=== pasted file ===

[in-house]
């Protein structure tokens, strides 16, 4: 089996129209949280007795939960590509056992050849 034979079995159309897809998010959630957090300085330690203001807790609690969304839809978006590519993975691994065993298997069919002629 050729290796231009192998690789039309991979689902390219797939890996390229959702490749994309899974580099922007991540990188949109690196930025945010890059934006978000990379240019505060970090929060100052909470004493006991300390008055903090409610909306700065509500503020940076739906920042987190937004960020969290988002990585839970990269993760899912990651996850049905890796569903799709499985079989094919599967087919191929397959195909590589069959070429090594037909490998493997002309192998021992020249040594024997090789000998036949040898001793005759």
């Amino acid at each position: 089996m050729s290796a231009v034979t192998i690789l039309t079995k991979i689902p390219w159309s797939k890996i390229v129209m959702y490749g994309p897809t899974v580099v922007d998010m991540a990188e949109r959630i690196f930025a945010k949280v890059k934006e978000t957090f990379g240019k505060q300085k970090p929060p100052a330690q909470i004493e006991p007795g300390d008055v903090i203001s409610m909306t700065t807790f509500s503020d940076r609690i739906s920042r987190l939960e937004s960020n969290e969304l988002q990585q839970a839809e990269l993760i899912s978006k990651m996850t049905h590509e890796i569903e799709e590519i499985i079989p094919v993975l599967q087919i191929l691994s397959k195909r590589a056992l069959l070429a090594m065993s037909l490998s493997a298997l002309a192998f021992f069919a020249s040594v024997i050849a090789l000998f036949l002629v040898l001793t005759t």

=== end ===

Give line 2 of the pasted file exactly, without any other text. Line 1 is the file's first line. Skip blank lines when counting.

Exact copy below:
């Protein structure tokens, strides 16, 4: 089996129209949280007795939960590509056992050849 034979079995159309897809998010959630957090300085330690203001807790609690969304839809978006590519993975691994065993298997069919002629 050729290796231009192998690789039309991979689902390219797939890996390229959702490749994309899974580099922007991540990188949109690196930025945010890059934006978000990379240019505060970090929060100052909470004493006991300390008055903090409610909306700065509500503020940076739906920042987190937004960020969290988002990585839970990269993760899912990651996850049905890796569903799709499985079989094919599967087919191929397959195909590589069959070429090594037909490998493997002309192998021992020249040594024997090789000998036949040898001793005759």